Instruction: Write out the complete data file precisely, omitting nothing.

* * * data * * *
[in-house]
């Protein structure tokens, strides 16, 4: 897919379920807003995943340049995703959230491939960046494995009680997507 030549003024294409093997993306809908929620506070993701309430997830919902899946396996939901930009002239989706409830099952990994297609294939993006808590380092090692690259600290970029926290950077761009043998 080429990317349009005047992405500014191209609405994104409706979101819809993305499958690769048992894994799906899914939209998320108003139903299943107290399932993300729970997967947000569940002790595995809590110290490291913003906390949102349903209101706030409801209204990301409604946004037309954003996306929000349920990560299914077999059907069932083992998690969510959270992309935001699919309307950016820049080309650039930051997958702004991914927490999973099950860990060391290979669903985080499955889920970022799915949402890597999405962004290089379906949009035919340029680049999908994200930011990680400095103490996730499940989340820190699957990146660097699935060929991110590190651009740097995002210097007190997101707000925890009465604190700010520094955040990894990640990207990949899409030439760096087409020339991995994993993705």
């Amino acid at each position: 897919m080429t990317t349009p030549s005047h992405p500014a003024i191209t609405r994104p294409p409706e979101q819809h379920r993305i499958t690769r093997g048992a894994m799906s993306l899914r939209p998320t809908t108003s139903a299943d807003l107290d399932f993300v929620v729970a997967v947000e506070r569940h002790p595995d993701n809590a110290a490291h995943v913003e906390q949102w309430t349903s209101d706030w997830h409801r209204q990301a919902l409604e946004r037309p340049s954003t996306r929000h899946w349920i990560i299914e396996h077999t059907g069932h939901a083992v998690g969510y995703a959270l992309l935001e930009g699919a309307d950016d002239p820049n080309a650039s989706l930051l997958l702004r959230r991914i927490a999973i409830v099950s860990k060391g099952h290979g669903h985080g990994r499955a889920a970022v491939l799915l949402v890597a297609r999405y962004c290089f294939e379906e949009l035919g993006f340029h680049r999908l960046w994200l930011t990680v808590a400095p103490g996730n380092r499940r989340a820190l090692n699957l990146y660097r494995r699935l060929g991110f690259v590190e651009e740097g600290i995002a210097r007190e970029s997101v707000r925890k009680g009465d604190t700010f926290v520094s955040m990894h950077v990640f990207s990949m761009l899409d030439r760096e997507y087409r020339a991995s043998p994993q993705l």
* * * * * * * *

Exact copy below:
[in-house]
């Protein structure tokens, strides 16, 4: 897919379920807003995943340049995703959230491939960046494995009680997507 030549003024294409093997993306809908929620506070993701309430997830919902899946396996939901930009002239989706409830099952990994297609294939993006808590380092090692690259600290970029926290950077761009043998 080429990317349009005047992405500014191209609405994104409706979101819809993305499958690769048992894994799906899914939209998320108003139903299943107290399932993300729970997967947000569940002790595995809590110290490291913003906390949102349903209101706030409801209204990301409604946004037309954003996306929000349920990560299914077999059907069932083992998690969510959270992309935001699919309307950016820049080309650039930051997958702004991914927490999973099950860990060391290979669903985080499955889920970022799915949402890597999405962004290089379906949009035919340029680049999908994200930011990680400095103490996730499940989340820190699957990146660097699935060929991110590190651009740097995002210097007190997101707000925890009465604190700010520094955040990894990640990207990949899409030439760096087409020339991995994993993705």
């Amino acid at each position: 897919m080429t990317t349009p030549s005047h992405p500014a003024i191209t609405r994104p294409p409706e979101q819809h379920r993305i499958t690769r093997g048992a894994m799906s993306l899914r939209p998320t809908t108003s139903a299943d807003l107290d399932f993300v929620v729970a997967v947000e506070r569940h002790p595995d993701n809590a110290a490291h995943v913003e906390q949102w309430t349903s209101d706030w997830h409801r209204q990301a919902l409604e946004r037309p340049s954003t996306r929000h899946w349920i990560i299914e396996h077999t059907g069932h939901a083992v998690g969510y995703a959270l992309l935001e930009g699919a309307d950016d002239p820049n080309a650039s989706l930051l997958l702004r959230r991914i927490a999973i409830v099950s860990k060391g099952h290979g669903h985080g990994r499955a889920a970022v491939l799915l949402v890597a297609r999405y962004c290089f294939e379906e949009l035919g993006f340029h680049r999908l960046w994200l930011t990680v808590a400095p103490g996730n380092r499940r989340a820190l090692n699957l990146y660097r494995r699935l060929g991110f690259v590190e651009e740097g600290i995002a210097r007190e970029s997101v707000r925890k009680g009465d604190t700010f926290v520094s955040m990894h950077v990640f990207s990949m761009l899409d030439r760096e997507y087409r020339a991995s043998p994993q993705l």